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Measuring demand for sanitation in developing countries: A new theoretical and methodological framework for contingent valuation surveys

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  • Julien Milanesi

    ()
    (CATT - Centre d'analyse théorique et traitement des données économiques - Université de Pau et des Pays de l'Adour)

Abstract

A review shows that contingent valuation (CV) studies implemented in developing countries are generally used to measure demands (for water, sanitation or health services) and neglect the valuation of nonmarket goods (like ecosystems, biodiversity, or environmental amenities). These studies also make few references to the standard theoretical framework, because that framework, which reflects the much debated source of welfare economics, is useless for surveys that focus on people's demand. Yet paradoxically, it continues to influence survey design and data interpretation. This article therefore aims to complete, theoretically, the construction of an autonomous research program to establish demand measurement guidelines in developing countries and show, through a survey implemented in Moshi (Tanzania) about demand for sanitation, some methodological changes that would result from a new theoretical perspective built on recent results from behavioral economics and economic psychology.

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Bibliographic Info

Paper provided by HAL in its series Post-Print with number hal-00633288.

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Date of creation: 07 Jul 2010
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Publication status: Published - Presented, 12th Conference of the Association for Heterodox Economics, 2010, Bordeaux, France
Handle: RePEc:hal:journl:hal-00633288

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Related research

Keywords: demand; sanitation; contingent valuation; Tanzania; behavioral economics;

References

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  1. Echessah, Protase N. & Swallow, Brent M. & Kamara, Damaris W. & Curry, John J., 1997. "Willingness to contribute labor and money to tsetse control: Application of contingent valuation in Busia District, Kenya," World Development, Elsevier, vol. 25(2), pages 239-253, February.
  2. Payne, John W & Bettman, James R & Schkade, David A, 1999. "Measuring Constructed Preferences: Towards a Building Code," Journal of Risk and Uncertainty, Springer, vol. 19(1-3), pages 243-70, December.
  3. Spash, Clive L., 2000. "Ecosystems, contingent valuation and ethics: the case of wetland re-creation," Ecological Economics, Elsevier, vol. 34(2), pages 195-215, August.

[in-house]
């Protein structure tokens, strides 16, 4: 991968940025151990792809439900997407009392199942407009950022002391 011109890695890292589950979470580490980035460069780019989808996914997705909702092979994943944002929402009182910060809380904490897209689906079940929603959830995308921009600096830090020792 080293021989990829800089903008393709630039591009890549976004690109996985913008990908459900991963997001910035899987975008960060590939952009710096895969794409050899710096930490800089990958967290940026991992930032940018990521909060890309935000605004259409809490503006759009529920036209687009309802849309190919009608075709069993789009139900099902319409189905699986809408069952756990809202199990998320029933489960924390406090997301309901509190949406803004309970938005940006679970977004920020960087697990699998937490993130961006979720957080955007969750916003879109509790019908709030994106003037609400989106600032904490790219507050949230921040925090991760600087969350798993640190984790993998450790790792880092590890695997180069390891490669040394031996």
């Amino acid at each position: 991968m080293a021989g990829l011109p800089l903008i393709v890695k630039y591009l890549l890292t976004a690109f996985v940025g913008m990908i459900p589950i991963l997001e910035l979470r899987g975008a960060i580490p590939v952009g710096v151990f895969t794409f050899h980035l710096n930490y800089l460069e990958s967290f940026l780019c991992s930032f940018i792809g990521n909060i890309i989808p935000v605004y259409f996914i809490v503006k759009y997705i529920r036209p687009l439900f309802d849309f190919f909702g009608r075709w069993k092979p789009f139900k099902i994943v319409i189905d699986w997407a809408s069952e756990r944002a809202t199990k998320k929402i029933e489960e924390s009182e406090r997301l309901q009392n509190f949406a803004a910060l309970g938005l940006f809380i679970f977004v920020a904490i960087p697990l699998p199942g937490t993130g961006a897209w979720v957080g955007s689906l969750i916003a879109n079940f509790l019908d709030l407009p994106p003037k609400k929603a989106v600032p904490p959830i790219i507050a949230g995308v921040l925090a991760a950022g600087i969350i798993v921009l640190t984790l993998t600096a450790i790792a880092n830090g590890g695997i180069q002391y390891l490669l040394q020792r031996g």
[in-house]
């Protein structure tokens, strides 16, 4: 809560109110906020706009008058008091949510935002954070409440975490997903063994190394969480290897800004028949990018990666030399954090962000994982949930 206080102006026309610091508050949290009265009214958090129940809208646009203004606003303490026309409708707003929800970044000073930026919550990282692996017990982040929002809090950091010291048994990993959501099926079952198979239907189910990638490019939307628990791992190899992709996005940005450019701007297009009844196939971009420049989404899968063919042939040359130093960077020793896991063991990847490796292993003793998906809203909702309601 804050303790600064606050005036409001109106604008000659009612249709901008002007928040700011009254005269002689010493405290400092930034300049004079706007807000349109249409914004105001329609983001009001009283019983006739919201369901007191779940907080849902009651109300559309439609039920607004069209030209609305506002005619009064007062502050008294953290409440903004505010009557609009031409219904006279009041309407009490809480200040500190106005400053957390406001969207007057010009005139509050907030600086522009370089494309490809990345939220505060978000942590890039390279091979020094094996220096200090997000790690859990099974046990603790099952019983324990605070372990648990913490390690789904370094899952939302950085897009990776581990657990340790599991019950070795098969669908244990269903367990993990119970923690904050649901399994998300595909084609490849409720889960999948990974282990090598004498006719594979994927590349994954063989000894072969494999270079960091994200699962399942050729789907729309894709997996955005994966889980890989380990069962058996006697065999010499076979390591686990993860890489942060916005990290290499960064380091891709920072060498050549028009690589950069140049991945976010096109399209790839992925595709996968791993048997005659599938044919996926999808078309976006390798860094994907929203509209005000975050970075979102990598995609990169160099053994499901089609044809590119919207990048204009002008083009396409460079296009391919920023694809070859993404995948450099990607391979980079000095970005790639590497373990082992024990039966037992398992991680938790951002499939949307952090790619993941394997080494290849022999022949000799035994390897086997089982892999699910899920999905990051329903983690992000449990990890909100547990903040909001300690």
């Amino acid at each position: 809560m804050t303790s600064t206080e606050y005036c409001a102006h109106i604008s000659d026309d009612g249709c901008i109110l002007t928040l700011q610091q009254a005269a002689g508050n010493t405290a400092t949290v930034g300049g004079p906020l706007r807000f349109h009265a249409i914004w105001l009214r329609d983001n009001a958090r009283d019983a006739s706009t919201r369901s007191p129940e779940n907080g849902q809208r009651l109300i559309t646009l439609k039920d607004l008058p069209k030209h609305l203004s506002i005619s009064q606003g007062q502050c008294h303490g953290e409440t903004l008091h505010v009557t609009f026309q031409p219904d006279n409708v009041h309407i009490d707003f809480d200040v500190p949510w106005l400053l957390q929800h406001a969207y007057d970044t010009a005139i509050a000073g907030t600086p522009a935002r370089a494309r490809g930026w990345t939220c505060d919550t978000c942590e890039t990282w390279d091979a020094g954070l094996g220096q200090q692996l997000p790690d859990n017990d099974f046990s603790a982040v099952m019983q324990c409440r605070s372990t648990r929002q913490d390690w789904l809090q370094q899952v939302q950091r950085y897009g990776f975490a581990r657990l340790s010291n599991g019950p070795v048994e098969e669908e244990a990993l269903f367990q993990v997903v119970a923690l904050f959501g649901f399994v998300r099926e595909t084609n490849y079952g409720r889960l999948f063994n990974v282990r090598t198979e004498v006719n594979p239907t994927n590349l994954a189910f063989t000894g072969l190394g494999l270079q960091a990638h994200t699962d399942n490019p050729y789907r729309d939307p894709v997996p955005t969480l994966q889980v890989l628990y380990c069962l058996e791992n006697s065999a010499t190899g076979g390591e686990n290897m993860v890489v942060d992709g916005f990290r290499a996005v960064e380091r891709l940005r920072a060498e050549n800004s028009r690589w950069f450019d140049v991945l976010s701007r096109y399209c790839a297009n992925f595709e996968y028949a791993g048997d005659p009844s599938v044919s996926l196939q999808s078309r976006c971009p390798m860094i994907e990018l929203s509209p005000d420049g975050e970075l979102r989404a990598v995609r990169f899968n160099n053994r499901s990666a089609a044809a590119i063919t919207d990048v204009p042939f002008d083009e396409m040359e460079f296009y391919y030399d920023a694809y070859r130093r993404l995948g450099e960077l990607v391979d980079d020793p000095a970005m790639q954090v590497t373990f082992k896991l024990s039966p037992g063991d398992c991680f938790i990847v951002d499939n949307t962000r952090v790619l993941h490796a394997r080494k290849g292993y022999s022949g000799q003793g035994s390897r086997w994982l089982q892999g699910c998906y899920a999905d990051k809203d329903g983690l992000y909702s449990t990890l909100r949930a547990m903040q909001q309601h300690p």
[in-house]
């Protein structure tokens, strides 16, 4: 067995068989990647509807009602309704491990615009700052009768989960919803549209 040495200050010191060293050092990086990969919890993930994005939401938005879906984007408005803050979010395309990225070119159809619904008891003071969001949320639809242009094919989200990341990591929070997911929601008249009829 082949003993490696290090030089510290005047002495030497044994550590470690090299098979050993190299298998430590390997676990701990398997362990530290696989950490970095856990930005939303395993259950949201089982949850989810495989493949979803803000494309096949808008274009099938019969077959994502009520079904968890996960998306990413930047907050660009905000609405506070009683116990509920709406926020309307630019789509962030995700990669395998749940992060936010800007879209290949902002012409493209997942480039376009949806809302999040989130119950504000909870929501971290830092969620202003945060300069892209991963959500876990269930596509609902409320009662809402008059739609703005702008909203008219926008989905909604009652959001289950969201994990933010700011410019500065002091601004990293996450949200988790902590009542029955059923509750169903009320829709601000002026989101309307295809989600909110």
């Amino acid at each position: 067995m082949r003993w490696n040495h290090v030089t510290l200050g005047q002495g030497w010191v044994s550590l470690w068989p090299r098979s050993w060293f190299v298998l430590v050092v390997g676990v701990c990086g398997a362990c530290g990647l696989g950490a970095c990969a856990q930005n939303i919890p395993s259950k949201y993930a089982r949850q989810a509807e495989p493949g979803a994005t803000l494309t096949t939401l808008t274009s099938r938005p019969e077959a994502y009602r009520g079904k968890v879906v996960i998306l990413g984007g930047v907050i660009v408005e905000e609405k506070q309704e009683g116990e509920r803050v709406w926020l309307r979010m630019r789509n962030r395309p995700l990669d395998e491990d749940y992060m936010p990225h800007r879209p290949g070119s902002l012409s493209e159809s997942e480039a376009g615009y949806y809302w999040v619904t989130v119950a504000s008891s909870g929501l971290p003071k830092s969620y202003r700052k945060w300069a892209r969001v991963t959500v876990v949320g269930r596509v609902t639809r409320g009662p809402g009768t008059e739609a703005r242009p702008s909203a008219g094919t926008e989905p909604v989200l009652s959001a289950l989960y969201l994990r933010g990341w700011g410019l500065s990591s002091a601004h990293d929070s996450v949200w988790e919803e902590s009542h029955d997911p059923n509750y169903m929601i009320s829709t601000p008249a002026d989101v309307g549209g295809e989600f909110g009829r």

4. Altaf, Mir Anjum & Deshazo, J. R., 1996. "Household demand for improved solid waste management: A case study of Gujranwala, Pakistan," World Development, Elsevier, vol. 24(5), pages 857-868, May.
  5. Onwujekwe, Obinna & Nwagbo, Douglas, 2002. "Investigating starting-point bias: a survey of willingness to pay for insecticide-treated nets," Social Science & Medicine, Elsevier, vol. 55(12), pages 2121-2130, December.
  6. Shwarz, Norbert, 1999. "Defensible Preferences and the Public: Commentary on "Measuring Constructed Preferences: Towards a Building Code" by Payne, Bettman and Schkade," Journal of Risk and Uncertainty, Springer, vol. 19(1-3), pages 271-72, December.
  7. Jonathan Aldred, 2006. "Incommensurability and Monetary Valuation," Land Economics, University of Wisconsin Press, vol. 82(2), pages 141-161.
  8. Julien Milanesi & Amos Mhina & Bernard Contamin, 2006. "The improvement of the sanitation services in Moshi (Tanzania)," Post-Print hal-00494014, HAL.
  9. Gregory, Robin, 1999. "Commentary on "Measuring Constructed Preferences: Towards a Building Code" by Payne, Bettman and Schkade," Journal of Risk and Uncertainty, Springer, vol. 19(1-3), pages 273-75, December.
  10. Whittington, Dale & Smith, V. Kerry & Okorafor, Apia & Okore, Augustine & Liu, Jin Long & McPhail, Alexander, 1992. "Giving respondents time to think in contingent valuation studies: A developing country application," Journal of Environmental Economics and Management, Elsevier, vol. 22(3), pages 205-225, May.
  11. Whittington, Dale, et al, 1990. "Estimating the Willingness to Pay for Water Services in Developing Countries: A Case Study of the Use of Contingent Valuation Surveys in Southern Haiti," Economic Development and Cultural Change, University of Chicago Press, vol. 38(2), pages 293-311, January.
  12. Gregory, Robin & Lichtenstein, Sarah & Slovic, Paul, 1993. " Valuing Environmental Resources: A Constructive Approach," Journal of Risk and Uncertainty, Springer, vol. 7(2), pages 177-97, October.
  13. Whittington, Dale, 1998. "Administering contingent valuation surveys in developing countries," World Development, Elsevier, vol. 26(1), pages 21-30, January.
  14. Swallow, B. M. & Woudyalew, M., 1994. "Evaluating willingness to contribute to a local public good: Application of contingent valuation to tsetse control in Ethiopia," Ecological Economics, Elsevier, vol. 11(2), pages 153-161, November.
  15. Hoehn, John P. & Randall, Alan, 1987. "A satisfactory benefit cost indicator from contingent valuation," Journal of Environmental Economics and Management, Elsevier, vol. 14(3), pages 226-247, September.
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